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November 14, 2006
Where Do All The Chemicals Go?
When a bunch of chemistry projects suddenly stop in their tracks, you're faced with a real waste disposal problem. What do you do with all the blasted chemicals? First off, there are reactions going in people's fume hoods, some of which probably aren't going to be worked up. Into the red waste can they go. Then there are all the opened bottles of solvent, which aren't going to be shipped off anywhere like that. Unless there's a local university that's not very picky, those are going to end up hauled off for waste, too. (I wouldn't trust a solvent bottle that someone unknown to me has opened and left around, personally, especially if I have no way of tracking down its previous owner).
Solid commercial reagents are a bit different, since they're generally more stable and less likely to be contaminated (and often easier to spot if they've gone bad). Everything unopened - and every lab has plenty of unopened stuff in it, for one reason or another - will either be moved to the sites that are still running, or have several chances at donation or sale before being treated as waste. Opened commercial reagents will be subject to the same calculations, but on a steeper curve. Is the stuff still commercially available? Do the folks on the other end have enough of it already? If no, is anyone likely to want it? Is it worth shipping a long distance? Any "no" answers send the bottle to the "donate" pile, and that much closer to a waste pickup.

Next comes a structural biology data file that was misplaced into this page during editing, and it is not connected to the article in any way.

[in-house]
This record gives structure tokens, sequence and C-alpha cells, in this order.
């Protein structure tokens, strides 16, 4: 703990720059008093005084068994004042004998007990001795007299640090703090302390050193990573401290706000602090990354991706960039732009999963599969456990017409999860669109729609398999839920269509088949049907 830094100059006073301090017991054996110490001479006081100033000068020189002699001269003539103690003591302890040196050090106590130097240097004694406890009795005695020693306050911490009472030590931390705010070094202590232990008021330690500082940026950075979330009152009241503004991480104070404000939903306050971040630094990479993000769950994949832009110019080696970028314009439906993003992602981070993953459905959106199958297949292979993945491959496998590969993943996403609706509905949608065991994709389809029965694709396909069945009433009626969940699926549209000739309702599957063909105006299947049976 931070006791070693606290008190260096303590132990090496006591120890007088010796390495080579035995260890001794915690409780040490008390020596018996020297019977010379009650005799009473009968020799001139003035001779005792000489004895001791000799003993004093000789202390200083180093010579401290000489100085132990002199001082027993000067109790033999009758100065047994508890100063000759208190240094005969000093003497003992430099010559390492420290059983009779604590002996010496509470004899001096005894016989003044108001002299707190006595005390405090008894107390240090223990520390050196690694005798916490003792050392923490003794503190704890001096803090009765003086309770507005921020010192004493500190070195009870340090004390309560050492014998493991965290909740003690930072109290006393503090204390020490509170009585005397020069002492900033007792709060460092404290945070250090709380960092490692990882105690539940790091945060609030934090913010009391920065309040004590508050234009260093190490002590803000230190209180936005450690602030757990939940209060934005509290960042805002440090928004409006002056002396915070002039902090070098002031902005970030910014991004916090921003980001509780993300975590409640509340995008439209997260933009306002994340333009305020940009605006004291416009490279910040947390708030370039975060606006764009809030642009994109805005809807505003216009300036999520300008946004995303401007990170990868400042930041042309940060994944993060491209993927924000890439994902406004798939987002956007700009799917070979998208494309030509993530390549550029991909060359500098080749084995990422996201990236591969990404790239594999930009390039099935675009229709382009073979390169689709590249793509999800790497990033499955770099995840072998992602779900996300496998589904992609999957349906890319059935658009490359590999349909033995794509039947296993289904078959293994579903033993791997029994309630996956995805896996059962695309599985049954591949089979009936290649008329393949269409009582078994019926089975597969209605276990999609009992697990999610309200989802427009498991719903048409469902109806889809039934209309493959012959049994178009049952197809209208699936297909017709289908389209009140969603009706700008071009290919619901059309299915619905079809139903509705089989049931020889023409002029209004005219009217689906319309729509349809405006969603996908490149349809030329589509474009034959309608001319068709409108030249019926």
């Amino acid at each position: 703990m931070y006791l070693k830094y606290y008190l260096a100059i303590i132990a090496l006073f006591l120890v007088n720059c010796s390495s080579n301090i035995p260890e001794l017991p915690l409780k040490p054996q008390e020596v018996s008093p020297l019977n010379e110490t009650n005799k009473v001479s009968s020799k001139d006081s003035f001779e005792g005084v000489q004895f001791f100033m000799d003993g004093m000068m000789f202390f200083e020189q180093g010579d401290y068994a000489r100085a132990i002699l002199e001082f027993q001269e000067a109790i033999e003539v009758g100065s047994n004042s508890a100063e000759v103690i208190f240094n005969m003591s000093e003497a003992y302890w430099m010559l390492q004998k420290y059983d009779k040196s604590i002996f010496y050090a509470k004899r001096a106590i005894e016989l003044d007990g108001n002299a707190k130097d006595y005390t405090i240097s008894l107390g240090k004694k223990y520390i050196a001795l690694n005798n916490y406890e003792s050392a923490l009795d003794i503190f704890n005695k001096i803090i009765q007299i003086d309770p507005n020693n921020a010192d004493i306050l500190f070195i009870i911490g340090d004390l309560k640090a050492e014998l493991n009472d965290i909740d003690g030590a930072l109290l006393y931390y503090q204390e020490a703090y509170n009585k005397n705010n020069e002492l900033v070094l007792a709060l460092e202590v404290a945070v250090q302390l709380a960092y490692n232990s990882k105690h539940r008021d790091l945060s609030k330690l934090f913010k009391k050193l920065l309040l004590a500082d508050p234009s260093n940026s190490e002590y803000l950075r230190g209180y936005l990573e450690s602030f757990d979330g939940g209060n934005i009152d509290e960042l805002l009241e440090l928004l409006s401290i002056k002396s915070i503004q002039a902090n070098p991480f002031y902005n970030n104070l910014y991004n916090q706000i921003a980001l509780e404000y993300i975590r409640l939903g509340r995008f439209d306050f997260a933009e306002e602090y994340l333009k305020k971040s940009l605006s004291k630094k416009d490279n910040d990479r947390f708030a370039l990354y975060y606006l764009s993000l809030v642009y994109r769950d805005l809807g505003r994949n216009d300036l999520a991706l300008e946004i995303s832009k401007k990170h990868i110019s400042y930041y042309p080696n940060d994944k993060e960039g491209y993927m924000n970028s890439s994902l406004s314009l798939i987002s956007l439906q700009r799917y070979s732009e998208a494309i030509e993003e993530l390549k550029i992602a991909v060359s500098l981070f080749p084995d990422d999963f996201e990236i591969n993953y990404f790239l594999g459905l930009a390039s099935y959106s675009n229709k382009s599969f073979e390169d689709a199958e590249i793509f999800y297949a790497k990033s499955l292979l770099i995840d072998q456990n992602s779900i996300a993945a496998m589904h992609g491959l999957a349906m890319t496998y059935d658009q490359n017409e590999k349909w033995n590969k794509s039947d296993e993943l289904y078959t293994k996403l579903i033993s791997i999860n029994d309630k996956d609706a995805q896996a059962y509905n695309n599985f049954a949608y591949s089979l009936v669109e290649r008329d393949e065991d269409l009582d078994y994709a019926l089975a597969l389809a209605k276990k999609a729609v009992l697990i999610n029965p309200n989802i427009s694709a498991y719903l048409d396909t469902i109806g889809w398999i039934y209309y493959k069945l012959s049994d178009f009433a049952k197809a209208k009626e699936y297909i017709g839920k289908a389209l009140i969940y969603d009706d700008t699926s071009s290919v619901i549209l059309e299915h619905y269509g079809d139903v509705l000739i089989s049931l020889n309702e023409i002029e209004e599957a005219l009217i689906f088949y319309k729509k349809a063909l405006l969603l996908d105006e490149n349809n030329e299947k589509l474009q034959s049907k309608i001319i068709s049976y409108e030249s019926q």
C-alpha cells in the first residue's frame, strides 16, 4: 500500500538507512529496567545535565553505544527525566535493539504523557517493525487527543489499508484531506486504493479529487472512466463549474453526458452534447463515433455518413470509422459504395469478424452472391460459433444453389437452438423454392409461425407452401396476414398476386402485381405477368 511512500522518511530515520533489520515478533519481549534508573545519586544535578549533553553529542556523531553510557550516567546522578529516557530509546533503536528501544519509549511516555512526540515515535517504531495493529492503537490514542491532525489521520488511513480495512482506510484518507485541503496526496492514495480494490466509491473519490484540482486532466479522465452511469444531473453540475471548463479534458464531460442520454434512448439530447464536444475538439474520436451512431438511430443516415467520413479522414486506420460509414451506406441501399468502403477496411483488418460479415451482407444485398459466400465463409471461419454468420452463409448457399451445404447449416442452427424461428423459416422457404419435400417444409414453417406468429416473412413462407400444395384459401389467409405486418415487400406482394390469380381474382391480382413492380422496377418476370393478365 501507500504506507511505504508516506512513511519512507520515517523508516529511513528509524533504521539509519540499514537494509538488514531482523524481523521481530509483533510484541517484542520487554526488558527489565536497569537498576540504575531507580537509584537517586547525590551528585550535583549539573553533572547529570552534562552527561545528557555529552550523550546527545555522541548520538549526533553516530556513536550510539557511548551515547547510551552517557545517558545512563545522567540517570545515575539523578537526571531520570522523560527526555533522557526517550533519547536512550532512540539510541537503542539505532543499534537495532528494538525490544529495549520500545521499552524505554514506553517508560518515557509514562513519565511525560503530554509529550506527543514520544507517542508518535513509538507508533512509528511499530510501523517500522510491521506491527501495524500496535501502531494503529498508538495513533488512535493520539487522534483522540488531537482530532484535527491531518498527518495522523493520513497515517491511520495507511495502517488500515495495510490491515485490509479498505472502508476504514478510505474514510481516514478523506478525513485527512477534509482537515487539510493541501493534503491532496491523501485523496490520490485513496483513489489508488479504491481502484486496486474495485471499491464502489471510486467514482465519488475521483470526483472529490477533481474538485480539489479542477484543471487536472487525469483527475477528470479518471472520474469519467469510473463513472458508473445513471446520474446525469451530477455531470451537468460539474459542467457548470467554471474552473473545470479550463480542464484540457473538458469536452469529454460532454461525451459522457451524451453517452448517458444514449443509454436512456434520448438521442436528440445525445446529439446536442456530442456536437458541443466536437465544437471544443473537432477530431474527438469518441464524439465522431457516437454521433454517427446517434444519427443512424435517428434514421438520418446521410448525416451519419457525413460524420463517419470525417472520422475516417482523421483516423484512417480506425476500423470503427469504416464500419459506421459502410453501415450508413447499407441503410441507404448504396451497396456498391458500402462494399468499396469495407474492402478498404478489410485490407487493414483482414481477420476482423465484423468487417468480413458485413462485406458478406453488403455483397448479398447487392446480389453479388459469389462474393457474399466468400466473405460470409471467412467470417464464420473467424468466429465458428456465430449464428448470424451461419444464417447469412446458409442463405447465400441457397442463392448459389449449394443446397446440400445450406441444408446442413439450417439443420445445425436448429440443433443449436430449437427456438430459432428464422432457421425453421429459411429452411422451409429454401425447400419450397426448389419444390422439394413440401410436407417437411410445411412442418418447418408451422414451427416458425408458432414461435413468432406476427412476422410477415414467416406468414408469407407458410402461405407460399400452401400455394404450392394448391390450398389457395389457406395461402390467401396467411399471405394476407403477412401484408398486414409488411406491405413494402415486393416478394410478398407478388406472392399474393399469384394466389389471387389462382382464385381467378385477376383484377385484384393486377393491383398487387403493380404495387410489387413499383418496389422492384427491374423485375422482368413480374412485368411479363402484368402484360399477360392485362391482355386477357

My guess is that very few of the commercial reagents will stay within the company. Compounds and intermediates that were made in-house, though, will get much more deferential treatment. These are almost certainly not commercially available, and have (be definition) been used to make something that was thought to have some value and to have some chance of being proprietary. Everything in this category will probably make the cut for being shipped, unless it's obviously turned to black tar on storage.
The mother lode of these compounds is, of course, the repository. Every drug company has one, full of racks and rows of vials and small bottles, every one of them containing something that someone thought was worth making and worth testing. Some of these have been dissolved in small quantities of DMSO, for liquid handling machines to dispense them, and these may or may not be worthwhile. But all the stock solids will be carefully packed and shipped off, no questions asked. They represent a huge investment in man-hours and money. Tossing them would be like a coal company setting its mines on fire.
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